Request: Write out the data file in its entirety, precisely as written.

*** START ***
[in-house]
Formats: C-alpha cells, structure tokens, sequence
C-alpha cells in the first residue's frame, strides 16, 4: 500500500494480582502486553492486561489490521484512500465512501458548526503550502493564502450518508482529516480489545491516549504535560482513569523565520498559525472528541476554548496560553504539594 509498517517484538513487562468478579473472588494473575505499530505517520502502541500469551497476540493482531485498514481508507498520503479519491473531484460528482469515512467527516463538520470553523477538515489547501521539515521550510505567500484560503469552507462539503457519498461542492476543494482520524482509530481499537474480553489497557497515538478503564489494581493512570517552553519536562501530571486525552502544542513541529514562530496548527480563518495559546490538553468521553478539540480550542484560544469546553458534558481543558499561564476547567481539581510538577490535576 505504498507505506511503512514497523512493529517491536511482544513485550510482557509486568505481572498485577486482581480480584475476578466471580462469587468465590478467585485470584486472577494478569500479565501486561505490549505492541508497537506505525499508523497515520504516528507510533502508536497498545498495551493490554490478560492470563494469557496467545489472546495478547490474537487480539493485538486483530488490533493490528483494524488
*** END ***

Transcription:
[in-house]
Formats: C-alpha cells, structure tokens, sequence
C-alpha cells in the first residue's frame, strides 16, 4: 500500500494480582502486553492486561489490521484512500465512501458548526503550502493564502450518508482529516480489545491516549504535560482513569523565520498559525472528541476554548496560553504539594 509498517517484538513487562468478579473472588494473575505499530505517520502502541500469551497476540493482531485498514481508507498520503479519491473531484460528482469515512467527516463538520470553523477538515489547501521539515521550510505567500484560503469552507462539503457519498461542492476543494482520524482509530481499537474480553489497557497515538478503564489494581493512570517552553519536562501530571486525552502544542513541529514562530496548527480563518495559546490538553468521553478539540480550542484560544469546553458534558481543558499561564476547567481539581510538577490535576 505504498507505506511503512514497523512493529517491536511482544513485550510482557509486568505481572498485577486482581480480584475476578466471580462469587468465590478467585485470584486472577494478569500479565501486561505490549505492541508497537506505525499508523497515520504516528507510533502508536497498545498495551493490554490478560492470563494469557496467545489472546495478547490474537487480539493485538486483530488490533493490528483494524488